How to Evaluate Information: A Series of Questions
Who created this information?
Who are they?
What is their expertise or experience in this area?
What people and organizations are they affiliated with?
What's the name of the journal/magazine/newspaper/website that published this?
If a book, what publishing company?
What kind of review or editing process did this information go through before publication?
How was it edited?
From "self-published" to "peer reviewed", how much oversight did this information get?
Is the language (grammar, spelling, tone, etc) consistent? Are the author's arguments logical and coherent?
Is any major information (name of author, publication date) missing?
Does the author refer to other experts in the field, and are they cited in an appropriate manner?
Why was this information produced?
For science? For the furthering of human knowledge?
To inform the public or a particular audience?
To sell something?
To promote a particular point of view?
When was this information created and published?
New information is not always better. Sometimes "new" means "results have not yet been reproduced".
Depending on topic, particular time periods may be of interest. Articles from the period when scientists had just discovered nuclear fission would be very interesting.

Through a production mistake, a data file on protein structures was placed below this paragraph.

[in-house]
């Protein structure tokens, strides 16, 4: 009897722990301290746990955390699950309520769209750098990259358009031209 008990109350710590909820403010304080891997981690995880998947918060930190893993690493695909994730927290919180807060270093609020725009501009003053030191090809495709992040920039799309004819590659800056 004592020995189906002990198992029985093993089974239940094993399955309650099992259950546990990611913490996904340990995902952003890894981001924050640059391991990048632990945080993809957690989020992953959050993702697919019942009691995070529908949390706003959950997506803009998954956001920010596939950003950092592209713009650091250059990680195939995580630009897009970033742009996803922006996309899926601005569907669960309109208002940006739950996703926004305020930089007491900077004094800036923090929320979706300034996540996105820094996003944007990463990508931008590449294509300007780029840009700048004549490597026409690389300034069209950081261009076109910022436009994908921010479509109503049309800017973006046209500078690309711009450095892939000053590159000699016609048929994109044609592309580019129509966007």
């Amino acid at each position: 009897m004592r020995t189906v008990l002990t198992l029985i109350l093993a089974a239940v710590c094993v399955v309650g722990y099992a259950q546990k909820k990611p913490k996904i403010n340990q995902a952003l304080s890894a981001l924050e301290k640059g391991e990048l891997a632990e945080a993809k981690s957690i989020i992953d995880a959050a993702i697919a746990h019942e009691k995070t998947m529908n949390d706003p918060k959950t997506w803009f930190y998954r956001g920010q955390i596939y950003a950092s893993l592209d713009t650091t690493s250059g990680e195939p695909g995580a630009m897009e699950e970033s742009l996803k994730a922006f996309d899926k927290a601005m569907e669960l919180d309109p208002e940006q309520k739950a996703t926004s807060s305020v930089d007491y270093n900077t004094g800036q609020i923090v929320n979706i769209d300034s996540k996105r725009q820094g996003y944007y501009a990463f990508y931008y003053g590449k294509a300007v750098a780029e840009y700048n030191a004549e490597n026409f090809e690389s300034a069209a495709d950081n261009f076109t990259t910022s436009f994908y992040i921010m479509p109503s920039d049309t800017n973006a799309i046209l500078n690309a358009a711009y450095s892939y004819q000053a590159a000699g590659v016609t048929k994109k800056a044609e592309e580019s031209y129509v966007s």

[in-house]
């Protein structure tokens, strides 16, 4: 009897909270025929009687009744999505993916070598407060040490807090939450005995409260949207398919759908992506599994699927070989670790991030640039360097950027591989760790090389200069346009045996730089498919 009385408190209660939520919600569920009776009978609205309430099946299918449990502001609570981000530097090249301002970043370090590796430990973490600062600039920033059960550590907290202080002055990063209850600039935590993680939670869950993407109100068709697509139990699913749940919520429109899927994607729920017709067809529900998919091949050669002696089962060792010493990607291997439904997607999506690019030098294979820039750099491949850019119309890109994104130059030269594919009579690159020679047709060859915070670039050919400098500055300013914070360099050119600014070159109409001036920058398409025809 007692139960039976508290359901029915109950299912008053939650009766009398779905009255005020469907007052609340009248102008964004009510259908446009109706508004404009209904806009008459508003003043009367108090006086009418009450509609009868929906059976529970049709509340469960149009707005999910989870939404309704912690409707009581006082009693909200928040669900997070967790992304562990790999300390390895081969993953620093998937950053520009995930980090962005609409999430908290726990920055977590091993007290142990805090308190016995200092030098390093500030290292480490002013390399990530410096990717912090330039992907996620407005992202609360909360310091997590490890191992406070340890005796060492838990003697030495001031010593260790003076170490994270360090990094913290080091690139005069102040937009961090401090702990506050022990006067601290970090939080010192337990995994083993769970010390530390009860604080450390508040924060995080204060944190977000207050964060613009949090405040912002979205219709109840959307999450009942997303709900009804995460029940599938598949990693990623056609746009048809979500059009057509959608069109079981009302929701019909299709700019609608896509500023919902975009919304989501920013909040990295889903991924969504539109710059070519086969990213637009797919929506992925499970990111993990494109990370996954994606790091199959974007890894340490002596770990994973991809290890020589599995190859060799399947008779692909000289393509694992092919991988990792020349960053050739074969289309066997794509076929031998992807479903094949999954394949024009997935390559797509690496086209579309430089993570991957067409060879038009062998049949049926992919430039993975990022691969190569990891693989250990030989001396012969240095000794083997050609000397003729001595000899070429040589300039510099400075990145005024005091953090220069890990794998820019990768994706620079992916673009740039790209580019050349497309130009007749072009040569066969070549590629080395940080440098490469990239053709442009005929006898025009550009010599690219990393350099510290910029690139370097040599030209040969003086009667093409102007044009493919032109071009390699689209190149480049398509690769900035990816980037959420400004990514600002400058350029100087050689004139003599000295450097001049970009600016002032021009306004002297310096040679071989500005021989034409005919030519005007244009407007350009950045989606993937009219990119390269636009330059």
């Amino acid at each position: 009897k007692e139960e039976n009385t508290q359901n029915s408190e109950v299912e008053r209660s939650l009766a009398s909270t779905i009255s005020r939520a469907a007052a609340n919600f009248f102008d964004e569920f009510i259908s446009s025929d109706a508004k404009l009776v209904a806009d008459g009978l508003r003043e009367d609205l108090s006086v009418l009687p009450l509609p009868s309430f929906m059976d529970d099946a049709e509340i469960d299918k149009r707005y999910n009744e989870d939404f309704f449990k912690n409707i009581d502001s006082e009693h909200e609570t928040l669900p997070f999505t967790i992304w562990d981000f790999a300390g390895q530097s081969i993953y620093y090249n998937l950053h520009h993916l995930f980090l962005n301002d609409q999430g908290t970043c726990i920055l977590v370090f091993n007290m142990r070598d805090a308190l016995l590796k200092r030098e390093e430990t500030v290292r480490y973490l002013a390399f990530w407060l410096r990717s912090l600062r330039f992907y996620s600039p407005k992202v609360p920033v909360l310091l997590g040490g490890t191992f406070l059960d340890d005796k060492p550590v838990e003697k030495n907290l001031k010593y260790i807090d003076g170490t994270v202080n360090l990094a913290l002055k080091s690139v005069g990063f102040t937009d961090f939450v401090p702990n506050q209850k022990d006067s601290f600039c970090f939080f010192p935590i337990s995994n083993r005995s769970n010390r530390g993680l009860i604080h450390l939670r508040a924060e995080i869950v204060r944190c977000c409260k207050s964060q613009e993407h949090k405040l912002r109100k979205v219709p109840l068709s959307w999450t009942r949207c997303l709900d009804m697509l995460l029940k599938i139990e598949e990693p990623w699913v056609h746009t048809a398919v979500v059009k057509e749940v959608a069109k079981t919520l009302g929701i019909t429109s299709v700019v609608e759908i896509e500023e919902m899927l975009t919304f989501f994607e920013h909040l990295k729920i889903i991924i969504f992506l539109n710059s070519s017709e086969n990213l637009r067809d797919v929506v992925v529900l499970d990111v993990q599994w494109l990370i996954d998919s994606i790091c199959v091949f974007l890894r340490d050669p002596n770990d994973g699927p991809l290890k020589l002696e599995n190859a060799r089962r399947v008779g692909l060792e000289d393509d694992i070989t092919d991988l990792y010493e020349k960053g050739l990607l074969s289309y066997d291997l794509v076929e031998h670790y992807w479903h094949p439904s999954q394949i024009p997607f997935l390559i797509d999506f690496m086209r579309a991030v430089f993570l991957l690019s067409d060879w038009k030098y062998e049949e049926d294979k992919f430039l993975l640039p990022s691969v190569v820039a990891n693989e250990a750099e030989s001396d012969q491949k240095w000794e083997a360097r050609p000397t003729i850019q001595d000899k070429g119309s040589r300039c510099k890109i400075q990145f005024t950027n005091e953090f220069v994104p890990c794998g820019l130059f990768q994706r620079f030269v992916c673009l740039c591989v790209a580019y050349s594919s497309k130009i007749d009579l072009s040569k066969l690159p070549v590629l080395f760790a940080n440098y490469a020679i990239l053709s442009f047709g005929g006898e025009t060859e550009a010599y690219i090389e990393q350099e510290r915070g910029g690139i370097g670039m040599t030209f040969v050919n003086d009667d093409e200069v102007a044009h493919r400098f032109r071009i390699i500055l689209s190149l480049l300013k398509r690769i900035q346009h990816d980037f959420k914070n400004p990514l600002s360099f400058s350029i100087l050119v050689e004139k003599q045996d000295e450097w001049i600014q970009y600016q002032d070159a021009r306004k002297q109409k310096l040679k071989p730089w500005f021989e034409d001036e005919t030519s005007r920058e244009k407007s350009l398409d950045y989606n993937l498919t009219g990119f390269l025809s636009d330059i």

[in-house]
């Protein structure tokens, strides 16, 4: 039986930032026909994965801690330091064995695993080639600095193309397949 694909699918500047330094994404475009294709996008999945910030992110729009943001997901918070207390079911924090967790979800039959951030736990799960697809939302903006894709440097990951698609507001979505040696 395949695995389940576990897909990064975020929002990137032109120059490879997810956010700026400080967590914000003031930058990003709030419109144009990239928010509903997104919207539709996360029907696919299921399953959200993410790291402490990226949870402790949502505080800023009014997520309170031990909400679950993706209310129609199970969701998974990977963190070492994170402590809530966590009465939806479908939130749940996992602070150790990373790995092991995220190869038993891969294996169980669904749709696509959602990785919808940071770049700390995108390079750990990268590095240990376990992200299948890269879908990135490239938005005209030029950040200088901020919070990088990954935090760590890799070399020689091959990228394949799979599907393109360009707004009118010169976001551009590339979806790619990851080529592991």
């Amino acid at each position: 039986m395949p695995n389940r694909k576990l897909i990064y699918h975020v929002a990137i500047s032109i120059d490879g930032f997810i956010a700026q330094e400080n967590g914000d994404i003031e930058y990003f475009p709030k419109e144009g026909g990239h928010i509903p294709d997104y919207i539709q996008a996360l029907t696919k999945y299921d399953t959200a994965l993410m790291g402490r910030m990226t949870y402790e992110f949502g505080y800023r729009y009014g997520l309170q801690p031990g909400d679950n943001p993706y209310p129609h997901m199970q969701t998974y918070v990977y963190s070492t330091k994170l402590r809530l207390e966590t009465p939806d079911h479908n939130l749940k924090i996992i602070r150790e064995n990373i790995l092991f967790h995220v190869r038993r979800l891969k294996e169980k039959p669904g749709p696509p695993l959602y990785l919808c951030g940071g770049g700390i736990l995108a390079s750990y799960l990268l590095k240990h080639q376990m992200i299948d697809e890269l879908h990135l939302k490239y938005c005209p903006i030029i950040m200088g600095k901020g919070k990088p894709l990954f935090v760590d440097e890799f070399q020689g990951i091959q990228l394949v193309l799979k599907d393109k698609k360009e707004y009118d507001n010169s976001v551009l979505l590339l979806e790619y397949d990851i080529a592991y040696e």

Knowing when something was published can help you contextualize it within what was happening in the field and the world. In future, everything published between March 2020 and the end of the COVID-19 pandemic will need to be considered with that in mind.
What do you think?
You're bringing your own background, identity, and worldview to the table, as everyone must, whenever you absorb new information. How might those factors be shaping your reaction to this text?
Is this information going to be useful to you? Is it relevant to what you're trying to create or learn?
How to Read Scholarly Materials
Image from "How to Read a Book" by Paul N. Edwards.
Knowing how to read scholarly material, and understanding how these kinds of information tend to be structured, will be very helpful to you in your evaluative work.
Originally published in 1940, this book introduces the various levels of reading and how to achieve them—from elementary reading, through systematic skimming and inspectional reading, to speed reading. Readers will learn when and how to “judge a book by its cover,” and also how to X-ray it, read critically, and extract the author’s message from the text.